Towards the end of the episode, Jamie, already irate from being shot by the Ice Warriors and dragged through miles of snow, bellows at Clent, ‘You’ve got to do something!’ But the episode – and the story – involves doing nothing; uncertainty leading to prevarication, and ultimately a fatal avoidance of trusting to human instinct and making a choice. It’s definitely thematic – earlier in the episode, when they’re threatened by a bear, Penley tells Jamie they need to stay absolutely still: under pressure he, like Clent, is ‘a scientist, not a gladiator’, gripped by intellectual weakness and only spurred into action by Jamie’s instructions to shoot the animal. The problem with all of this is watching people vacillating just isn’t very interesting.
This week, even the mighty ‘computer is playing for time’ – like the Tellurians and the Martians, it’s frozen with indecision. Because neither it, nor Clent, knows whether using the Ioniser will create a nuclear holocaust. As the Doctor outlined this problem way back at the start of Two, the script’s lack of progression is annoying. I can appreciate a game of who blinks first, but this is really pushing it.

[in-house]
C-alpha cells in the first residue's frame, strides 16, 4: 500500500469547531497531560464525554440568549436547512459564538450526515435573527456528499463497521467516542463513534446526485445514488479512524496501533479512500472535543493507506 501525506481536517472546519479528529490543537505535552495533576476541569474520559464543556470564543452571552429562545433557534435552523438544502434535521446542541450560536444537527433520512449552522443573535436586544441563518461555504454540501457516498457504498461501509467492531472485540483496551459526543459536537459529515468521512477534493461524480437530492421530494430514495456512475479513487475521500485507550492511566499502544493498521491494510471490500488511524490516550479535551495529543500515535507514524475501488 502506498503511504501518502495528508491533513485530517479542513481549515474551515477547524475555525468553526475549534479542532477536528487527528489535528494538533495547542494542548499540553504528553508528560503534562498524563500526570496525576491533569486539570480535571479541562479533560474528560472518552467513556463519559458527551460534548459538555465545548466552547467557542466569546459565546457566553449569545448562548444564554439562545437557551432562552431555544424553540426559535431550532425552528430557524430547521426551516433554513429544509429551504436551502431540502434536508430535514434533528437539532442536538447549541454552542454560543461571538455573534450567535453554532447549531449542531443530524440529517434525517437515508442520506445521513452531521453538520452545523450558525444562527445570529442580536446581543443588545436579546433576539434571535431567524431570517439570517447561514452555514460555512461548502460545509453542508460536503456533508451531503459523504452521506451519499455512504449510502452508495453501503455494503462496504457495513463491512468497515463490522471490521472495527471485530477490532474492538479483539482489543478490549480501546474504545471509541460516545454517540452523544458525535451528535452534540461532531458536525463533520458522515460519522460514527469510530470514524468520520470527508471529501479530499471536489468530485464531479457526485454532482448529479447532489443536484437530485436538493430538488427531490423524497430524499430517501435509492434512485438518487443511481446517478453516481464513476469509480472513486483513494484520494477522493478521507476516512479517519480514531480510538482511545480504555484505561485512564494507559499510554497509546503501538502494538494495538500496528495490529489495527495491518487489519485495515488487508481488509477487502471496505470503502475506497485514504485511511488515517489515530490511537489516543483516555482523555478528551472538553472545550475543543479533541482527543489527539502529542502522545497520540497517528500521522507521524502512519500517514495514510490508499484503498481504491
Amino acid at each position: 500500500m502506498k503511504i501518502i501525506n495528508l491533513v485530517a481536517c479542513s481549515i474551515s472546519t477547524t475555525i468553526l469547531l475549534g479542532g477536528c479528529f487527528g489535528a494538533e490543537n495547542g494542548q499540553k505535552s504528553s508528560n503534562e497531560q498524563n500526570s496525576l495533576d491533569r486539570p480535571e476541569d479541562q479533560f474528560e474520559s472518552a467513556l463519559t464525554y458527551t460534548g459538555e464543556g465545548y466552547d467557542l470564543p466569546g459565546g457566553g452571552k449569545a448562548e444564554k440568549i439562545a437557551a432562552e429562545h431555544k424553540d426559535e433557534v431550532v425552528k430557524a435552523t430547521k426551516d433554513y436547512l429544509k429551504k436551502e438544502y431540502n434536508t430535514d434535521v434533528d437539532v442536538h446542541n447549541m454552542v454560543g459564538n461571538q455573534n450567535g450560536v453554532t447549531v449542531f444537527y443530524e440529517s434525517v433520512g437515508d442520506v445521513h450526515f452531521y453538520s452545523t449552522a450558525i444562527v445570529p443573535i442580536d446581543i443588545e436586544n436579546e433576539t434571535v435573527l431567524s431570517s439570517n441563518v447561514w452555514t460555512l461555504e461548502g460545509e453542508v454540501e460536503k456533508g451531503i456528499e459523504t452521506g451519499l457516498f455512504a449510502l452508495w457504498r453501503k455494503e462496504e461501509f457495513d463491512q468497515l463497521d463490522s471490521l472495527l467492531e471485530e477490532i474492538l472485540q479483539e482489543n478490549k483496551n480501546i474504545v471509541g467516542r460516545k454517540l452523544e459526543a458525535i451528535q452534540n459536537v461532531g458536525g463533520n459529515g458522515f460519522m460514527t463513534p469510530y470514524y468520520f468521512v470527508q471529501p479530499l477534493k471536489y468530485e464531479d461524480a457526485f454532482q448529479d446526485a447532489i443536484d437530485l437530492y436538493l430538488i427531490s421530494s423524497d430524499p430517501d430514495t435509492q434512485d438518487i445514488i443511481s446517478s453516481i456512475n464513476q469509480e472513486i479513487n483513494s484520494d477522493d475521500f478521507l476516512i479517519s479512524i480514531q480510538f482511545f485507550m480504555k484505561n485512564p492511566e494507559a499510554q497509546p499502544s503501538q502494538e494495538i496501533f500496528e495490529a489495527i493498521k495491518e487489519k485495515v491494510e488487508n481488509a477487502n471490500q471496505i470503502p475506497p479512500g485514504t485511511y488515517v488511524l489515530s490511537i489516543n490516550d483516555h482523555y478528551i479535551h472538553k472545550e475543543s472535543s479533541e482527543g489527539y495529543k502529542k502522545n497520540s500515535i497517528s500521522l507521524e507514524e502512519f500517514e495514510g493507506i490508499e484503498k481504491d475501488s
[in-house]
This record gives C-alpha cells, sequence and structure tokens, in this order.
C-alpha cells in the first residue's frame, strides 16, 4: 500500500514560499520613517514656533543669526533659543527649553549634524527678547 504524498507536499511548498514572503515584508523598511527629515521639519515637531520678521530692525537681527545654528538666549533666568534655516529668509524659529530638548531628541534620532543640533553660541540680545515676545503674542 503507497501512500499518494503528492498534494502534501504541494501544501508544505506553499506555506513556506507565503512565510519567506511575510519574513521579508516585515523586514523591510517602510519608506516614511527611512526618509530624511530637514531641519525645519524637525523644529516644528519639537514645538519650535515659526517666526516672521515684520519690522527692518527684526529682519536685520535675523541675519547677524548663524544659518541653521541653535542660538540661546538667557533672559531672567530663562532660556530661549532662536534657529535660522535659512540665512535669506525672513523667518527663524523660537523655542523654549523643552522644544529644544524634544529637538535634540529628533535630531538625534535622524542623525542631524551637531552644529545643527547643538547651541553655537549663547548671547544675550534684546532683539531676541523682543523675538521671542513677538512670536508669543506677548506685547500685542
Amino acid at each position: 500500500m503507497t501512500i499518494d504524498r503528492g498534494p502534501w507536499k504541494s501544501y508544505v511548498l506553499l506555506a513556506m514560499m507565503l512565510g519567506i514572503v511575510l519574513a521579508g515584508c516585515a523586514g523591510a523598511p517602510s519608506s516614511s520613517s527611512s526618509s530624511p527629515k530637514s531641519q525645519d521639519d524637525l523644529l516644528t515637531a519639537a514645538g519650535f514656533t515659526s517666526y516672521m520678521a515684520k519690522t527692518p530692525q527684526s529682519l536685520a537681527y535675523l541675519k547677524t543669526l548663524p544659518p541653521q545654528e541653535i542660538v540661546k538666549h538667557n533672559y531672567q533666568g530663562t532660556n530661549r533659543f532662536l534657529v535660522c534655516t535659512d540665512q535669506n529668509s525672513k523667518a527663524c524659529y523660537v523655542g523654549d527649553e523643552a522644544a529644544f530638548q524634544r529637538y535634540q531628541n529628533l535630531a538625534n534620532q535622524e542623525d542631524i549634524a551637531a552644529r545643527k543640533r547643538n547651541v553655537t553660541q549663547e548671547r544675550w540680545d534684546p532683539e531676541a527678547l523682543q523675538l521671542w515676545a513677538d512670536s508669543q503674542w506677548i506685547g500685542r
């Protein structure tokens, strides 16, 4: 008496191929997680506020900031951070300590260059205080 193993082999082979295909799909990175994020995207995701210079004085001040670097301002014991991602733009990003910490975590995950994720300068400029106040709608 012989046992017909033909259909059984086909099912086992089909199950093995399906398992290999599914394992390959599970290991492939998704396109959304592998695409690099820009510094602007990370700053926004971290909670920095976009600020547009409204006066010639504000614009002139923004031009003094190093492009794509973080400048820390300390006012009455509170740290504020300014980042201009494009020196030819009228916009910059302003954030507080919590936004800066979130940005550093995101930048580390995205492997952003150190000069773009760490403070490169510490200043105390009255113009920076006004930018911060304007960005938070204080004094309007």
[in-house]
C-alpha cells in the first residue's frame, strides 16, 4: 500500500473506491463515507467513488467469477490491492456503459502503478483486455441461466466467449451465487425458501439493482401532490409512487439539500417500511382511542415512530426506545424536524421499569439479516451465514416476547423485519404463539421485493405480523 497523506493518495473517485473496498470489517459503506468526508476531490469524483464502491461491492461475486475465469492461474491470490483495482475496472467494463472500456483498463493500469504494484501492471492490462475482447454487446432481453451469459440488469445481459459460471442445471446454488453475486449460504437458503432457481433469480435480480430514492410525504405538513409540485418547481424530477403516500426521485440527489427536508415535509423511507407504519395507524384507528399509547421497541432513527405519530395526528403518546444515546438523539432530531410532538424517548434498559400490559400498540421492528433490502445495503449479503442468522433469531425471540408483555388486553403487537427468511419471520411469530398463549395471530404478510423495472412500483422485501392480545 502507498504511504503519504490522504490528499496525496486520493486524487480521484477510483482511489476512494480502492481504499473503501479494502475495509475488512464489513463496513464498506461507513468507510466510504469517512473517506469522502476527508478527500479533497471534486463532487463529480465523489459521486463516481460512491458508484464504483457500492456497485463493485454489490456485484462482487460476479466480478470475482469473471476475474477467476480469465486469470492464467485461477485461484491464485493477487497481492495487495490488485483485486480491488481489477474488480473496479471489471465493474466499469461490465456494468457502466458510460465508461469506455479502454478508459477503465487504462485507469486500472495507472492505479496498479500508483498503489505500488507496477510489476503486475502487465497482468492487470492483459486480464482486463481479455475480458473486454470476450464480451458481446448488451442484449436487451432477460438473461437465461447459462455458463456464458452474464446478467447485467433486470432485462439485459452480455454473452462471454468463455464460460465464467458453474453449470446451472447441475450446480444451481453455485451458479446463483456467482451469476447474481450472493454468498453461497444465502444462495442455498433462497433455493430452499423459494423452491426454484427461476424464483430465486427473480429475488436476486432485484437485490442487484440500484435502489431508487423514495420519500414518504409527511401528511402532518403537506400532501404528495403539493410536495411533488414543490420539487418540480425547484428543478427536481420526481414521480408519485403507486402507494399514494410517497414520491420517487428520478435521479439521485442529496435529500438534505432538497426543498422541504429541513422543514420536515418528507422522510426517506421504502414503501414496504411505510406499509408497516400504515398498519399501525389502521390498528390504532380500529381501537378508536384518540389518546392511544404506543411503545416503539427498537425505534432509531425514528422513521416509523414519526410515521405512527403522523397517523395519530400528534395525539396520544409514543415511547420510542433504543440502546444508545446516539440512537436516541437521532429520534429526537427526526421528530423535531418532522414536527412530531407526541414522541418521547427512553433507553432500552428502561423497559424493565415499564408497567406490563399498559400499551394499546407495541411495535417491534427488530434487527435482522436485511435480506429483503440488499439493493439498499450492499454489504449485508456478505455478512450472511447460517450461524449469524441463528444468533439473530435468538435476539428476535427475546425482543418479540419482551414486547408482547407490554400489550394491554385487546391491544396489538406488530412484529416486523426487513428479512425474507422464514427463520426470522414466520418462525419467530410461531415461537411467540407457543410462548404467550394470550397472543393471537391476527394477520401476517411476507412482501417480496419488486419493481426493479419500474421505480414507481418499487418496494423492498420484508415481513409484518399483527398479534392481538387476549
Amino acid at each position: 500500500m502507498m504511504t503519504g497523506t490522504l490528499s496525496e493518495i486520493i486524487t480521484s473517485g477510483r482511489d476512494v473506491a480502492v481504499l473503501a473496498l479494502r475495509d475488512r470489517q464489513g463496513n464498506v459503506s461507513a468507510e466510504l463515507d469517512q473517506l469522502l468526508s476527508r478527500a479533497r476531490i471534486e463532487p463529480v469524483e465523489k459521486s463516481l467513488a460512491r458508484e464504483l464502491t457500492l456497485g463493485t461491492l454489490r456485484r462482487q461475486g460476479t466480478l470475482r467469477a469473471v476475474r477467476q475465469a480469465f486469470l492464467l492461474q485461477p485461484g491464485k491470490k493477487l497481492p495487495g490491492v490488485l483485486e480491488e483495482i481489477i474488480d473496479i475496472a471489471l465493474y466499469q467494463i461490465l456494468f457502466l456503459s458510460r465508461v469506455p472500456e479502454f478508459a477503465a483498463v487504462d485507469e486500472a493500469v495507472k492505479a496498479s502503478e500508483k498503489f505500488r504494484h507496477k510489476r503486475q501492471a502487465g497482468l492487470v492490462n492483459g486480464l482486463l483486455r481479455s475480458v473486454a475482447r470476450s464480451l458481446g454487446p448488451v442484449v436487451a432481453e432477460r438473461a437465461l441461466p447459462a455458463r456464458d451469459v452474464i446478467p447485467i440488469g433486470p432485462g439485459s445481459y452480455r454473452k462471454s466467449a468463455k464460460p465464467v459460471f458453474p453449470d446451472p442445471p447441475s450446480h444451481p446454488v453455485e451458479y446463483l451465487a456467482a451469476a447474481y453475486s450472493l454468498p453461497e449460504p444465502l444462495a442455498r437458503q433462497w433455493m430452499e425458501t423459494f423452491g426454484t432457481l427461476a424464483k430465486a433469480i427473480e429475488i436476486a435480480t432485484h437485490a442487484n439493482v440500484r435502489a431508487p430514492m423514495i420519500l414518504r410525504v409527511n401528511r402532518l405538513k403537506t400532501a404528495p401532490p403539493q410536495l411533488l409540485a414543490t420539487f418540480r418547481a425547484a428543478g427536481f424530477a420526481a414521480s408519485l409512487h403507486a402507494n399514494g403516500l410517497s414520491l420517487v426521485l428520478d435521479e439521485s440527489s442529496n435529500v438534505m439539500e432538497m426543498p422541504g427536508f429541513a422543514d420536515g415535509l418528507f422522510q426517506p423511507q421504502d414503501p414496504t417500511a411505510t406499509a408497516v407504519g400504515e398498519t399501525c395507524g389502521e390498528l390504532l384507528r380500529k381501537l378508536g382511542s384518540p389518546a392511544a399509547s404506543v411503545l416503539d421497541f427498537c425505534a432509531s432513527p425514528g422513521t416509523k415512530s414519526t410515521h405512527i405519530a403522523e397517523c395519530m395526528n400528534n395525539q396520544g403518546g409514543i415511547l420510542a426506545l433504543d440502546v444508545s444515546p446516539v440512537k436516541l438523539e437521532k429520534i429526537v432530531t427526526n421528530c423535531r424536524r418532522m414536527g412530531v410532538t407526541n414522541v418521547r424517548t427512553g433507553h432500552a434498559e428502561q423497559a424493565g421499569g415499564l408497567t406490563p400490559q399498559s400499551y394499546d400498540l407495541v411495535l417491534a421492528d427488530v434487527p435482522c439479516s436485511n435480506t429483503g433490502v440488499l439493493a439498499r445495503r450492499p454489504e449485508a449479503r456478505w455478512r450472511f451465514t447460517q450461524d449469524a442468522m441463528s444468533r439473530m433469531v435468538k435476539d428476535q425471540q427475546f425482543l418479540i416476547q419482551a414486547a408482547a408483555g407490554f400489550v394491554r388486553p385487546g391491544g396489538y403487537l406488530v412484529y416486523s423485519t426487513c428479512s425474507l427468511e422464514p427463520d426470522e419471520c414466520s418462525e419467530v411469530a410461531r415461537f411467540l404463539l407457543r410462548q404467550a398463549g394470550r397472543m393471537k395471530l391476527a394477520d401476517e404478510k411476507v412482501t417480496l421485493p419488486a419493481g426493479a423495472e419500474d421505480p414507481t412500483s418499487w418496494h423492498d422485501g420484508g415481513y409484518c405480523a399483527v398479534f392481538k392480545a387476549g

It’s not just that the story is moving at such a glacial pace, it’s that the characters don’t even seem to be consistent. Clent, who seems to be thawing a bit at the start of the episode suddenly seems to have some sort of fit when Jamie and Penley arrive at Britannicus Base and orders them shot. And Garrett, who a fortnight ago trudged through the tundra to beg Penley to return as ‘the only one who can help us’ now tells Clent that ‘he can’t be allowed to interfere’ and utterly rejects him in favour of the computer.
This is all very bad indeed. Patrick Troughton and Deborah Watling do their best with some comedy business with a stink bomb, and Derek Martinus tries manfully to make the cutest of bears look threatening – but it all seems very much like the attempts to make Homer look like a monster in Homer: Badman
Next episode: The Ice Warriors – Six